Worldwide music superstar Taylor Swift revealed that celebrity isn't all its cracked up to be, calling her fame "complicated' in the August issue of Harper's BAZAAR.
The singer may have gained fame and fortune since she first burst onto the music scene more than 10 years ago, but looking inward, Swift remarked that there is still one thing about her job that she calls "the purest thing." Said Swift of her celebrity to the magazine that it can get "complicated on every other level," but she finds songwriting the same "uncomplicated" process it was when she was a teenager and at the beginning of her career.
As a songwriter, Swift noted that she calls the lyrics and music that made her a household name as "clouds of an idea that land in front of your face." Although it sounds simple enough, she noted to the publication that the entire process is a learned experience.
"A lot of songwriting is things you learn, structure, and cultivating that skill, and knowing how to craft a song," she said in the interview. While the process can seem daunting, there are times, the Grammy-award winning entertainer can attest, that magic happens when you least expect it, calling these times "mystical, magical moments, inexplicable moments" when a song idea that is fully formed "pops" into your head.
Swift, who's currently on her "Reputation Stadium Tour," continues to remain vulnerable in her approach to songwriting, drawing inspiration from both the experiences and people who touch her life.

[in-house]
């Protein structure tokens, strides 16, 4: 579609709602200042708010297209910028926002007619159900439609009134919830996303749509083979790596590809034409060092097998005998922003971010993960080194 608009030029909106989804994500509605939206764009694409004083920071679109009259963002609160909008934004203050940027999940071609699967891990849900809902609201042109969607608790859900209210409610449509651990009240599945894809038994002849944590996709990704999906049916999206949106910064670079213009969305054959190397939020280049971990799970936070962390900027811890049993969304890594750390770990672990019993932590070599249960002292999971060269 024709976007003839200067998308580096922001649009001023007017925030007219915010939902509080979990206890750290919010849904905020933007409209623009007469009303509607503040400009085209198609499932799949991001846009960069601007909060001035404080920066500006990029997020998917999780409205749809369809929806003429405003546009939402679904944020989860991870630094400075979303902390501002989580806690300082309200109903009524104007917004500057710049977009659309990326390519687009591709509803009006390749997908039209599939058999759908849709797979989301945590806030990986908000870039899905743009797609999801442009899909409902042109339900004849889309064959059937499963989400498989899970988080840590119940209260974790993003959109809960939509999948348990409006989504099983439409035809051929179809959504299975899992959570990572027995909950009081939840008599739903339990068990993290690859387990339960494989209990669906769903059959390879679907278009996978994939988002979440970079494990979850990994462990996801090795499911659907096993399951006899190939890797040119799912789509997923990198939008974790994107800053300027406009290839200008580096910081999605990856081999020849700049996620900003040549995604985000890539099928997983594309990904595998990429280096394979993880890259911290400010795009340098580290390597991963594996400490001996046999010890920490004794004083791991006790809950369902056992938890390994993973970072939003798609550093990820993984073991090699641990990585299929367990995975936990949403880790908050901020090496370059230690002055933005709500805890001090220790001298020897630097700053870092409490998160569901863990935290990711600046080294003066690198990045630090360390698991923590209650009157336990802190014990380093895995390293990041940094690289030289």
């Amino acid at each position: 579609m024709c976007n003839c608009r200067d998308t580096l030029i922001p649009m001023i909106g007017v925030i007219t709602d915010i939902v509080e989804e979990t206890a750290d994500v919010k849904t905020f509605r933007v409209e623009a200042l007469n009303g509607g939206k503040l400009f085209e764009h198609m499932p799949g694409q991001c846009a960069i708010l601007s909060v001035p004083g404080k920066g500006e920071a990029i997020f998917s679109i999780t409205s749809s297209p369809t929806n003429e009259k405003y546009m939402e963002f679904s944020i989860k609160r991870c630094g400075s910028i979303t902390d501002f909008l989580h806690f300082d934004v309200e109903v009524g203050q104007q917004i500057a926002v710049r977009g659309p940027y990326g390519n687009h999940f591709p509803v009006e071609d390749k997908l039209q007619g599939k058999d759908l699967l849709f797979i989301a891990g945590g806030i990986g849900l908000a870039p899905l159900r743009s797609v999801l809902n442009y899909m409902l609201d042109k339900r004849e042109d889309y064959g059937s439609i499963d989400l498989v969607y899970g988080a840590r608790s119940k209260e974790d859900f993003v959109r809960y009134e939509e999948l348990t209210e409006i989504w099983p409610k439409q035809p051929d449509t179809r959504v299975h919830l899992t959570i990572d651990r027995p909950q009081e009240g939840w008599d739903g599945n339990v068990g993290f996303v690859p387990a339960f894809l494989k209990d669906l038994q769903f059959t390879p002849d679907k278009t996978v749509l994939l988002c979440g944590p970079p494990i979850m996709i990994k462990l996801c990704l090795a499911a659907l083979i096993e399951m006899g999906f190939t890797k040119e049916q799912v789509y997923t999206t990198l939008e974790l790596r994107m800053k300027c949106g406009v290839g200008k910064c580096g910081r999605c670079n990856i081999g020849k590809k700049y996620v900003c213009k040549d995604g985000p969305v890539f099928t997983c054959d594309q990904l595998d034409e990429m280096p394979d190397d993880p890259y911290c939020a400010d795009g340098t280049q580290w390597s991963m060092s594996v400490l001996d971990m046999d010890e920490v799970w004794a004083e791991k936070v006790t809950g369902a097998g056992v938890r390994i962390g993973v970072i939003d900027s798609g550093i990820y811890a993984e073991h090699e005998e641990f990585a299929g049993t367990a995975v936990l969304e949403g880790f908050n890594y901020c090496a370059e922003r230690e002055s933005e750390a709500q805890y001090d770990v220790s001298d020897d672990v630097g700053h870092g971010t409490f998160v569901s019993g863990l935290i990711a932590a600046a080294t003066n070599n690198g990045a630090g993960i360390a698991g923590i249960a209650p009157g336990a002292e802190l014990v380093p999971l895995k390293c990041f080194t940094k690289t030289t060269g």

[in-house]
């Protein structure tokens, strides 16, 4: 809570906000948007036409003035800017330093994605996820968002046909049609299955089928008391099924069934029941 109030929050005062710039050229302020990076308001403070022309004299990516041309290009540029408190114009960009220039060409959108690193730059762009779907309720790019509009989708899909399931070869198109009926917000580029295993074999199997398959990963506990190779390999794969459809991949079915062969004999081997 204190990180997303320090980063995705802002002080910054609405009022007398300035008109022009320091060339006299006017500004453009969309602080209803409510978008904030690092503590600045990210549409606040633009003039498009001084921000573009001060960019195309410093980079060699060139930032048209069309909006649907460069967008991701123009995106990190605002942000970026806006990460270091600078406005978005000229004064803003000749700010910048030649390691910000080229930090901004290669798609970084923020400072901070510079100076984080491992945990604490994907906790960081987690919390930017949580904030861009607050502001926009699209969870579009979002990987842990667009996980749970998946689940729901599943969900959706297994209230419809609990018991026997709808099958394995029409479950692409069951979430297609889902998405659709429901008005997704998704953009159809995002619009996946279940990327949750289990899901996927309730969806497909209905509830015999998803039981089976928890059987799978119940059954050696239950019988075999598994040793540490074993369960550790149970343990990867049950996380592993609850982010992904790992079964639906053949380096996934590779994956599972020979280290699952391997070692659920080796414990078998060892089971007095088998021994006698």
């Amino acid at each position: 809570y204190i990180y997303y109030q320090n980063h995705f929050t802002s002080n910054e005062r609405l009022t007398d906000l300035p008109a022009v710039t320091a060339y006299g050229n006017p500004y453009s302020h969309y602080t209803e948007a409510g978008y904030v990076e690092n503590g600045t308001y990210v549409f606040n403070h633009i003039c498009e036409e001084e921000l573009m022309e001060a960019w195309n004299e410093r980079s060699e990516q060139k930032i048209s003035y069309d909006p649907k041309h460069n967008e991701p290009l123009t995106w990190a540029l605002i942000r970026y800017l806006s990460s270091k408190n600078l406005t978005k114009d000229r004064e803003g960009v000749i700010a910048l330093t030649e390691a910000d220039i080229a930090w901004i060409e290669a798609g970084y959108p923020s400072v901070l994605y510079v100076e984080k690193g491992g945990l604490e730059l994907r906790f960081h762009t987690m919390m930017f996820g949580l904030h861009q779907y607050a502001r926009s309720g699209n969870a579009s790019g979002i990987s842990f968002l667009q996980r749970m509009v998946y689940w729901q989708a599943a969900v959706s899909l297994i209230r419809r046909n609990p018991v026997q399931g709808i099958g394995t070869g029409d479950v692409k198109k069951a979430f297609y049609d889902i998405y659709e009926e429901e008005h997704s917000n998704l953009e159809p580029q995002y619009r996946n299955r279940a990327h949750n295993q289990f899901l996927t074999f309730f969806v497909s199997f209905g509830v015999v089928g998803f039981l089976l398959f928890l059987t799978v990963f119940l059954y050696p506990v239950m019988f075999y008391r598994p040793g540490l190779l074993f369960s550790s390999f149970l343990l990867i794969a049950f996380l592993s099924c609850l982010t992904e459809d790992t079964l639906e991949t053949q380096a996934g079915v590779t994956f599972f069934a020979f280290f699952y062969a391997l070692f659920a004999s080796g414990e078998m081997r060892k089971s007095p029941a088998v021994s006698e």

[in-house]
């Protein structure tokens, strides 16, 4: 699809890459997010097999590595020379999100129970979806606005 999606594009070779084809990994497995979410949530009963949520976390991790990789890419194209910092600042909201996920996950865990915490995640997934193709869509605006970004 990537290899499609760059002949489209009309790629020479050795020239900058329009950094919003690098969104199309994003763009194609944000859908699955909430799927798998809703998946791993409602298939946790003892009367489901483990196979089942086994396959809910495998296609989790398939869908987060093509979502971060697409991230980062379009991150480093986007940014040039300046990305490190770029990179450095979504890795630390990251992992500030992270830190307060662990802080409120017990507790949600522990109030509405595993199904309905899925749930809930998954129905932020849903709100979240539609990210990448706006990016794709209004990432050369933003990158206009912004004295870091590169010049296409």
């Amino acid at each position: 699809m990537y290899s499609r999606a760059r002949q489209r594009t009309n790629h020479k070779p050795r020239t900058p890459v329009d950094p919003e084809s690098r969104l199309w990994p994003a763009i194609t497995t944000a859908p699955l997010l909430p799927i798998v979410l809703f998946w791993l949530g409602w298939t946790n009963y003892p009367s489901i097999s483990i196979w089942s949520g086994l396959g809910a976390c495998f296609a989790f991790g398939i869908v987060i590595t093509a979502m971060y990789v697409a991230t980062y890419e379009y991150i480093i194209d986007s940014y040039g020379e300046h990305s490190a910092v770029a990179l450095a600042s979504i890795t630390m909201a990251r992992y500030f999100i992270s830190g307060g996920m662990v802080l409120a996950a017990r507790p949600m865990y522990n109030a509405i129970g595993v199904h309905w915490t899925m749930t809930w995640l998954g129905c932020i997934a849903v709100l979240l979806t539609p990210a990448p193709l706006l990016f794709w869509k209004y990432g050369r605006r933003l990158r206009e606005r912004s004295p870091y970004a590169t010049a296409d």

"I don't know what it is that makes some people really creatively inspiring," she muses. "There have been people I've spent a lot of time with who I just couldn't write about. It's just that some people come into your life and they have this effect on you."The Harper's BAZAAR interview was a twist on the normal Swift-speak, with the singer and songwriter taking the reins and asking questions instead of answering. She interviewed musical muse Pattie Boyd, who was married to both George Harrison and Eric Clapton and was the inspiration for two of rock music's most iconic love songs, "Something" by The Beatles and "Layla" by Derek and the Dominoes.
In the piece, Swift prodded Boyd on the power of being a woman whose life has been deeply influenced by songs and songwriting, calling her a muse, to which Boyd responded, "The artist absorbs an element from their muse that has nothing to do with words, just the purity of their essence."